A methodology to better incorporate organic waste for enhanced energy conversion

Biomass-driven technology allows for enhanced energy conversion.

Biomass includes wood, agricultural waste, food waste, manure, etc. It can be used as the main energy source for mankind. Considered as a renewable energy source, biomass is produced in at least the same quantity as consumed, without net deforestation or competition with food production.

To make the best use of biomass, scientists at EPFL‘s Group of Energy Materials (GEM), based in Sion, have developed a novel approach to better incorporate this resource into existing power grids and gas distribution systems on local availability and demand. Their approach can feed both power grids and gas pipelines.

Using a gasification process, this newly developed system converts biomass into hydrogen and further into methane, with reversible solid-oxide cell technology (rSOCs). The technology can store electricity as methane (Power2Gas) and convert the methane back into electricity – with high yields in both directions.

Scientists wanted to identify the optimal configurations for biomass plants operating at a scale between 1 MW and 100 MW, in a multi-purpose mode: to generate power fed into the electrical grid in case of electricity demand; when there is no demand for electricity, to produce hydrogen and/or methane (the main component of natural gas) and inject it into the natural gas grid.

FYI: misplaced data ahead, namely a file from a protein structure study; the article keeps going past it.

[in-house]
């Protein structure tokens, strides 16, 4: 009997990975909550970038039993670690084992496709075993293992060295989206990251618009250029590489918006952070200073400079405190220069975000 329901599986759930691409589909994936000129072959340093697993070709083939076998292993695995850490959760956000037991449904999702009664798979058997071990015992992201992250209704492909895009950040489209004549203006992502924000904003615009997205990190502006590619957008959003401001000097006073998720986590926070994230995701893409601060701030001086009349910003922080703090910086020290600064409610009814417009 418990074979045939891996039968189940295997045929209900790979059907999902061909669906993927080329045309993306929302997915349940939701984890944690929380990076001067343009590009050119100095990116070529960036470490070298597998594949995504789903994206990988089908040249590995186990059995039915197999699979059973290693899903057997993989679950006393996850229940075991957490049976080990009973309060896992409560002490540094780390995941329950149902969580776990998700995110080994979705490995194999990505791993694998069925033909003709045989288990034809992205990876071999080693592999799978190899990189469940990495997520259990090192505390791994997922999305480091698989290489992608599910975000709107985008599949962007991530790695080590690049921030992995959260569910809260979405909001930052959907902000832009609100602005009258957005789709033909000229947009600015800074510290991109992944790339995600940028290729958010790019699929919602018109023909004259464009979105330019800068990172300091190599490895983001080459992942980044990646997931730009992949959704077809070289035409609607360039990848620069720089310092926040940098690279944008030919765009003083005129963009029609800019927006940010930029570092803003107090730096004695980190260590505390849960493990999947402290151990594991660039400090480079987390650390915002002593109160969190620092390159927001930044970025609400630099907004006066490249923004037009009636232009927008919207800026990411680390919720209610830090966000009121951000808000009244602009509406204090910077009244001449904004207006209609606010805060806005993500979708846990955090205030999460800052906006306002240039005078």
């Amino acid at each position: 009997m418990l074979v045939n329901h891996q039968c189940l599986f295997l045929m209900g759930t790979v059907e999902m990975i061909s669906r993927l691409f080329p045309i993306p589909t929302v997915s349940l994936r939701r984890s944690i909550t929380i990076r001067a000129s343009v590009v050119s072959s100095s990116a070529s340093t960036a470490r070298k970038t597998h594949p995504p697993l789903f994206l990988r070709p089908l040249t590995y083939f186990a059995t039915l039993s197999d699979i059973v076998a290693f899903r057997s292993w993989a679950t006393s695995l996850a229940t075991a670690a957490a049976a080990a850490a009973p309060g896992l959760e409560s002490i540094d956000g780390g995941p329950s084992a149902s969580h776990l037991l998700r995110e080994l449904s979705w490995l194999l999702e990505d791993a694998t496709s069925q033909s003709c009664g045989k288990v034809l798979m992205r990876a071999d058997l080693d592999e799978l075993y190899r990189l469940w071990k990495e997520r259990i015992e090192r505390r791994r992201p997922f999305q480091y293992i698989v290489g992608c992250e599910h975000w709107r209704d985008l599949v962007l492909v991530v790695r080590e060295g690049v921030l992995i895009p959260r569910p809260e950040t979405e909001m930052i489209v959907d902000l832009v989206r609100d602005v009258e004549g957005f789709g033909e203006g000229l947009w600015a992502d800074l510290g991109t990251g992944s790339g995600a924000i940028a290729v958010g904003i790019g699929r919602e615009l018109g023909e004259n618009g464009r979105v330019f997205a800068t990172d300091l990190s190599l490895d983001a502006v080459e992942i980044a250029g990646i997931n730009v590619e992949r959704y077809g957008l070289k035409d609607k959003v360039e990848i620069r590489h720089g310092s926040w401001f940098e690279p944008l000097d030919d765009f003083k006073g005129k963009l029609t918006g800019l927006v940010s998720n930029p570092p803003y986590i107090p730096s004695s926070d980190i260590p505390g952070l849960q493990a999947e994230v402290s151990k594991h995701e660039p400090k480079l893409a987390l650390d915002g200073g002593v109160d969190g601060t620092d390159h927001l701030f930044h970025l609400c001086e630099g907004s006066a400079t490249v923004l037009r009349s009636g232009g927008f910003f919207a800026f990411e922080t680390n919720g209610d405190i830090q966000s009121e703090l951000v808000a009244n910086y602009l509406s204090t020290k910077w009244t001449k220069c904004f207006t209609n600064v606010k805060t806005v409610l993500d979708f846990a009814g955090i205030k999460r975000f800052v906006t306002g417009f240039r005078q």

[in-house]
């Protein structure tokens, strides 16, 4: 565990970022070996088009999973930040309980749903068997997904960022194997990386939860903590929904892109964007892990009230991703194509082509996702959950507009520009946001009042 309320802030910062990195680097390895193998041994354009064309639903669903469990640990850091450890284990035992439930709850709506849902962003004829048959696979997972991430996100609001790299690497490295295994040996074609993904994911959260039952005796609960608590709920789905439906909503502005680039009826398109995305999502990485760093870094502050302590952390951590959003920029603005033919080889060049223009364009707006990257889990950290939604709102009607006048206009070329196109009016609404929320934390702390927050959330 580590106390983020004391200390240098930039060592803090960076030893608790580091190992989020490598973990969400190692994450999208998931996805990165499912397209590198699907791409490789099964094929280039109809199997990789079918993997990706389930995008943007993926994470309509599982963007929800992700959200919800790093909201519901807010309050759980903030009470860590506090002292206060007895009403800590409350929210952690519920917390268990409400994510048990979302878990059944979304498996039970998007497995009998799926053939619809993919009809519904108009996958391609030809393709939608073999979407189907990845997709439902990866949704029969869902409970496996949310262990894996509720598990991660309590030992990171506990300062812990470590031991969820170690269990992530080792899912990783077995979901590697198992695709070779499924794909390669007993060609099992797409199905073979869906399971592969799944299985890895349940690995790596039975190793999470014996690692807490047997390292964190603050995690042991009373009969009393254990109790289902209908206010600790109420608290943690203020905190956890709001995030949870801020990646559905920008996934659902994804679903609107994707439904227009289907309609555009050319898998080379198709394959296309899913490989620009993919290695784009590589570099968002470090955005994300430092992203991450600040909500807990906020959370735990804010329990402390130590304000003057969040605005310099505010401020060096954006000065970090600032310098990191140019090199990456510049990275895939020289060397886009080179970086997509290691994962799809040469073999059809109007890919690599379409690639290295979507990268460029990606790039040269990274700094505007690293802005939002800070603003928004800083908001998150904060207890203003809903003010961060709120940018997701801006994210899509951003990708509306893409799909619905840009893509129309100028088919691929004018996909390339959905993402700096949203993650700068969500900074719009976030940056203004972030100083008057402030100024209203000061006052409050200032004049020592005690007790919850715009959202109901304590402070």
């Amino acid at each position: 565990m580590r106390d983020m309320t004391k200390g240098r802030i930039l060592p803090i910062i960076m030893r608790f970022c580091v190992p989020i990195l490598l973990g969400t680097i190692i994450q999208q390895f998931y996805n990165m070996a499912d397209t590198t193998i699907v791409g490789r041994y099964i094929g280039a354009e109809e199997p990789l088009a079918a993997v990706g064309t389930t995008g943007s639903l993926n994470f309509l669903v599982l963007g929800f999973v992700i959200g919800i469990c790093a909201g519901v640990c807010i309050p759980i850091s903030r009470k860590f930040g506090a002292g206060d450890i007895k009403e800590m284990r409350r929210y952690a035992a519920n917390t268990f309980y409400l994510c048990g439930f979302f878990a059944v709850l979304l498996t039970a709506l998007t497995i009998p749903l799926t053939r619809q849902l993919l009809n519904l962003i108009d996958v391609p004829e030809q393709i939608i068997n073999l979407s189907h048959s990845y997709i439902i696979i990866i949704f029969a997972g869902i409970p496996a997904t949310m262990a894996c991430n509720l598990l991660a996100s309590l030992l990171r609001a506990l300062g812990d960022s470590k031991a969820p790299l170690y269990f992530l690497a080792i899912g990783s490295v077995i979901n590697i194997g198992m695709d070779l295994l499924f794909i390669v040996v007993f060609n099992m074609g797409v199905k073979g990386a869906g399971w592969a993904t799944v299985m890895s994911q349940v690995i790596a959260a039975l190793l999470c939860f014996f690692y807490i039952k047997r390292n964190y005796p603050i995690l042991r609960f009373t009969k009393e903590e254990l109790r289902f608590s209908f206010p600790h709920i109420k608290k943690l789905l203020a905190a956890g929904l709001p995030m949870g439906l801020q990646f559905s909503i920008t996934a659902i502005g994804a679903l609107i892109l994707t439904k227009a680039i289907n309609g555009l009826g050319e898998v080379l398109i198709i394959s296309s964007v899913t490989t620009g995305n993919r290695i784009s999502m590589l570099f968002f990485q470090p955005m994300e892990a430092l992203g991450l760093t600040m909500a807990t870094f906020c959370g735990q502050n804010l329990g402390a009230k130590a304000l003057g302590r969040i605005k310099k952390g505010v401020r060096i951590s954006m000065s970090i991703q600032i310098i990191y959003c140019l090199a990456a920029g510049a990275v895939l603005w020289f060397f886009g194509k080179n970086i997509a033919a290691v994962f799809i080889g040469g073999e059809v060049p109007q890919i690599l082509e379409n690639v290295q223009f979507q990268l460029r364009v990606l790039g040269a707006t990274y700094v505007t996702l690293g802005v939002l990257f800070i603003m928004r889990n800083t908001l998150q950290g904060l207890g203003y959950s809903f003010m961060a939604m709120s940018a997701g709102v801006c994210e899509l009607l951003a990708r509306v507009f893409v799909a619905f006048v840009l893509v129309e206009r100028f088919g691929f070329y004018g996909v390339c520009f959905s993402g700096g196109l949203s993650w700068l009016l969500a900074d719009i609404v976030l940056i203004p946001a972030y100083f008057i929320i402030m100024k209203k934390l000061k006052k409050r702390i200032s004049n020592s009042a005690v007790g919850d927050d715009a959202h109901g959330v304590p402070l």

Maria Perez Fortes, a GEM scientist, said“Our study aims to come up with the optimal design for a biomass plant and its organic-matter supply chain. We applied our approach for the conditions in 2 countries: one in Denmark, representative of northern Europe, and one in Italy, representing southern Europe. In both cases, we assessed the local power grid’s needs, how much, and what kind of biomass streams are locally available, what the associated transportation costs are, and several other factors. Our goal was to develop an effective grid-balancing approach that relies more heavily on renewable energy, consuming power when the supply is high (to store it as gas) and generating it when the supply is low. That’s why we decided to use reversible solid-oxide cells –the only technology that can switch seamlessly between electricity and gas production.”

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